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Ergroilnin

Why do people cool down mostly the CPU?

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Posted · Original PosterOP

I have been wondering about this for a while...

 

I have seen tons of people water cooling their CPUs, be it an AIO or custom water loop while either not overclocking at all, or overclocking just mildly.

 

While not so many people out there actually water cool their GPUs, why is that?

I mean unless you go for hardcore CPU overclock (say 5.2 Ghz or so on Intel for example) or run old AMD FX chips, that got incredibly hot under even normal usage, you are unlikely to thermal throttle and actually seriously hurt your performance or the lifespan of the chip.

 

On the other side, GPUs automatically overclock themselves as far as the power limit and temps allows them, so to me it would make much more sense to water cool (either by hybrid card/third party AIO/custom loop) the GPU instead, to get extra performance.

 

As I said, I am not talking about people who get custom water cooling for the whole PC, that obviously makes sense if you do have the money and patience to clean the loop every once in a while,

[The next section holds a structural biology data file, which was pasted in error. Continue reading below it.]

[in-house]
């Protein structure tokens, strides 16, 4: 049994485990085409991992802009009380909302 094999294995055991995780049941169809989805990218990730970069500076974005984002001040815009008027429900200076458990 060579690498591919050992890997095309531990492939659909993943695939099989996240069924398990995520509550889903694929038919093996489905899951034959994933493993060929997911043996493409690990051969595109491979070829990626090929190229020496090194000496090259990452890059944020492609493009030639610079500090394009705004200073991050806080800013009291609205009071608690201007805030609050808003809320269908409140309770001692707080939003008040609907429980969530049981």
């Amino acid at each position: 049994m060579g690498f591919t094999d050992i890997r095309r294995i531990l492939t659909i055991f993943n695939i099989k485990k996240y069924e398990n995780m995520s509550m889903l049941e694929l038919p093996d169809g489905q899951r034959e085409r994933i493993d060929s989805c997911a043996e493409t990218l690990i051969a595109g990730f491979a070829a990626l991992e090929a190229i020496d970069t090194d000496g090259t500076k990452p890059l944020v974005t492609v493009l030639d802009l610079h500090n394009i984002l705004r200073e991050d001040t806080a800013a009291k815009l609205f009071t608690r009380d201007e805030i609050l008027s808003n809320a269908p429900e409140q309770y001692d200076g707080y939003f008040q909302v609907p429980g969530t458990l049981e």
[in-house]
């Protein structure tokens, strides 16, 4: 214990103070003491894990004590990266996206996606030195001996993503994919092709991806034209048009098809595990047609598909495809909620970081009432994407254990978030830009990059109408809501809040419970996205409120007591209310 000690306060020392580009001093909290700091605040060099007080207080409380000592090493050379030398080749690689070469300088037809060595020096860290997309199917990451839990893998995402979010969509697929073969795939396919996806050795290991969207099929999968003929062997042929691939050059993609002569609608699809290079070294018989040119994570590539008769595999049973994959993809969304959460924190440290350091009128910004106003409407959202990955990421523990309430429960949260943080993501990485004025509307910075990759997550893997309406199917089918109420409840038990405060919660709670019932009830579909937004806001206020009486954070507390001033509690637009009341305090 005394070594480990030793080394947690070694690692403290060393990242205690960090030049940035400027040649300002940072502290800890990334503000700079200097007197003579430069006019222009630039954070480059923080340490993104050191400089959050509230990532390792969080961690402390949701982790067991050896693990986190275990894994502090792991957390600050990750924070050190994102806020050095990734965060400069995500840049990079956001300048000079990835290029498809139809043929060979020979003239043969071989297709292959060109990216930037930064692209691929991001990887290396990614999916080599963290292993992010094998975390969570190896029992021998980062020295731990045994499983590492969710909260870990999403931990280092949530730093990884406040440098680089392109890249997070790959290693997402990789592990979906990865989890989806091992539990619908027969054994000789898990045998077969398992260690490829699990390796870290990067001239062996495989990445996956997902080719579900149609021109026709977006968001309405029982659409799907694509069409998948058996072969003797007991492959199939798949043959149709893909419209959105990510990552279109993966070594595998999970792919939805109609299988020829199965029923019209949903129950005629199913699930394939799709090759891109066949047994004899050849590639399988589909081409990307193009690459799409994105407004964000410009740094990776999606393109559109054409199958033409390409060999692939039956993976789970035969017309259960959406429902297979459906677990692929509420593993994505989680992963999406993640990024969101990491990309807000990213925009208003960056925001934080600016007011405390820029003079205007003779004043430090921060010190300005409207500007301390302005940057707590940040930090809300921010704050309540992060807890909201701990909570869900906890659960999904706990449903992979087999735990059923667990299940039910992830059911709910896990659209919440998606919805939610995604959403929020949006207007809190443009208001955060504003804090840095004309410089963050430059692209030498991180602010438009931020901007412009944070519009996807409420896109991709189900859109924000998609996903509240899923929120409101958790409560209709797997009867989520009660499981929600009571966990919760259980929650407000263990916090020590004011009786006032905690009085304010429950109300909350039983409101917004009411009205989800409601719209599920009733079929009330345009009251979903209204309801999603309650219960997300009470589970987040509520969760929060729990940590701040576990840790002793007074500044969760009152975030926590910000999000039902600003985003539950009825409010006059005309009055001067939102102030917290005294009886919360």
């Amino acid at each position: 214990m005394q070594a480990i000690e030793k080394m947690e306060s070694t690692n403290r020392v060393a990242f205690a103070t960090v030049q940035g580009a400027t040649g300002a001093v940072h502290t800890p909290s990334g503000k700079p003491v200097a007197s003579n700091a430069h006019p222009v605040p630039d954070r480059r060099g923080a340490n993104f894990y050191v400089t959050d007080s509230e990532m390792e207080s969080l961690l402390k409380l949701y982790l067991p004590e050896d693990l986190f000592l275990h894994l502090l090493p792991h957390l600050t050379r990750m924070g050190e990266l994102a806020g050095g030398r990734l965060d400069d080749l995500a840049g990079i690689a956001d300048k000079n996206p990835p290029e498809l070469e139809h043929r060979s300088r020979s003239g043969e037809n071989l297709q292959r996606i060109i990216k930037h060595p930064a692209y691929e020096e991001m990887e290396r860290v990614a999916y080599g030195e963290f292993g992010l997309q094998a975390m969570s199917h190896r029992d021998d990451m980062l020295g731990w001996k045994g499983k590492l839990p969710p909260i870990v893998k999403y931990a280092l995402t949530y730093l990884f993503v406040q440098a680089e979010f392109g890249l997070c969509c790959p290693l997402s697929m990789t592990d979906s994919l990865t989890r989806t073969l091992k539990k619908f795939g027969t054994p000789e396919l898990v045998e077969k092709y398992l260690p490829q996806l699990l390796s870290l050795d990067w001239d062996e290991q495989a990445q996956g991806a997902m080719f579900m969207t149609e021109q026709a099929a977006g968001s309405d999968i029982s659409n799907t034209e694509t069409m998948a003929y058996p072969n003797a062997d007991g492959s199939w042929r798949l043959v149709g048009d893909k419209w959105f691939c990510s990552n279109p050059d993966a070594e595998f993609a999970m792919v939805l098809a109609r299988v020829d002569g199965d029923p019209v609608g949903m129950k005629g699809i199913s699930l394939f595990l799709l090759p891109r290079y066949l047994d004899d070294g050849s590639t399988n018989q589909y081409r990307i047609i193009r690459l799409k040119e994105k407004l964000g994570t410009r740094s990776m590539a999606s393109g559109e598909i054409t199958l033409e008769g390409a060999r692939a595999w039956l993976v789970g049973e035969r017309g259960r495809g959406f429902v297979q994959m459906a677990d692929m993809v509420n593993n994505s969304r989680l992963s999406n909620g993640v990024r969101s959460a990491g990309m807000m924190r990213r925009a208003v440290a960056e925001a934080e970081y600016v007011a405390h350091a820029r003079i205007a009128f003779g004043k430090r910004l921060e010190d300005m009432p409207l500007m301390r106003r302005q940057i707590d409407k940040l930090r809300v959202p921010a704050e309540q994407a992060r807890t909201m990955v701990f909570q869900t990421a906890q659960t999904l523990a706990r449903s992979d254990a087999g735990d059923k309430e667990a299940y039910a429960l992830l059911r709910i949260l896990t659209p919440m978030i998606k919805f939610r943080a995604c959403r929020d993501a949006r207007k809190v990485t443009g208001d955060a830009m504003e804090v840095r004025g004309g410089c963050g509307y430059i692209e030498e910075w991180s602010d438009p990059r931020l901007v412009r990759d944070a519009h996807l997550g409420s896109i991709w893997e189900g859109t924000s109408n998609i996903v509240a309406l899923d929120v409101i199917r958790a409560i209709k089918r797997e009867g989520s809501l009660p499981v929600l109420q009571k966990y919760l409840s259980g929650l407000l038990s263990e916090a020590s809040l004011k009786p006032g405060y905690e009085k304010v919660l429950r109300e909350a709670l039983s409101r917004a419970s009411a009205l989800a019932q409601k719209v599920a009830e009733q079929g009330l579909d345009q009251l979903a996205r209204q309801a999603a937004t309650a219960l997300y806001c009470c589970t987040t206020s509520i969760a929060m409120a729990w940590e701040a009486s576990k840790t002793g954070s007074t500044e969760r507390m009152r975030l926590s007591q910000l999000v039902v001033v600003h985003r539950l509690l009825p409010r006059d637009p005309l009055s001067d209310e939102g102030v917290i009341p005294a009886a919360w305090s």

So is this some still living trend from like early 2000's or something or am I missing something completely obvious there?

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It's significantly harder to cool the graphics card with an aftermarket cooler. You need to get one that fits, then remove a ton more screws than you'd need to for a cpu cooler, and you also need little independent heat sinks for the memory modules and VRMs. On top of that, graphics card coolers are already quite beefy, designs like Strix and Nitro+ are really good at what they do.


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1. Ryzen chips can boost higher with better thermal headroom, so you can actually get better performance without manually overclocking on them.

2. It's way, way easier to water cool a CPU; there are lots and lots of pre made solutions. Water cooling a GPU is much more finicky and almost certainly requires some kind of custom solution, assuming that a block is even available for your card.

3. Manual GPU overvolting for Nvidia GPUs (at least in a way that materially increases heat) is pretty much dead.

But let's not forget the most important factor:

0. It looks cool.


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27 minutes ago, Ergroilnin said:

On the other side, GPUs automatically overclock themselves as far as the power limit and temps allows them, so to me it would make much more sense to water cool (either by hybrid card/third party AIO/custom loop) the GPU instead, to get extra performance.

GPU in recent gens arent that hot, at such point that temps arent really a limiting factor.

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6 minutes ago, dgsddfgdfhgs said: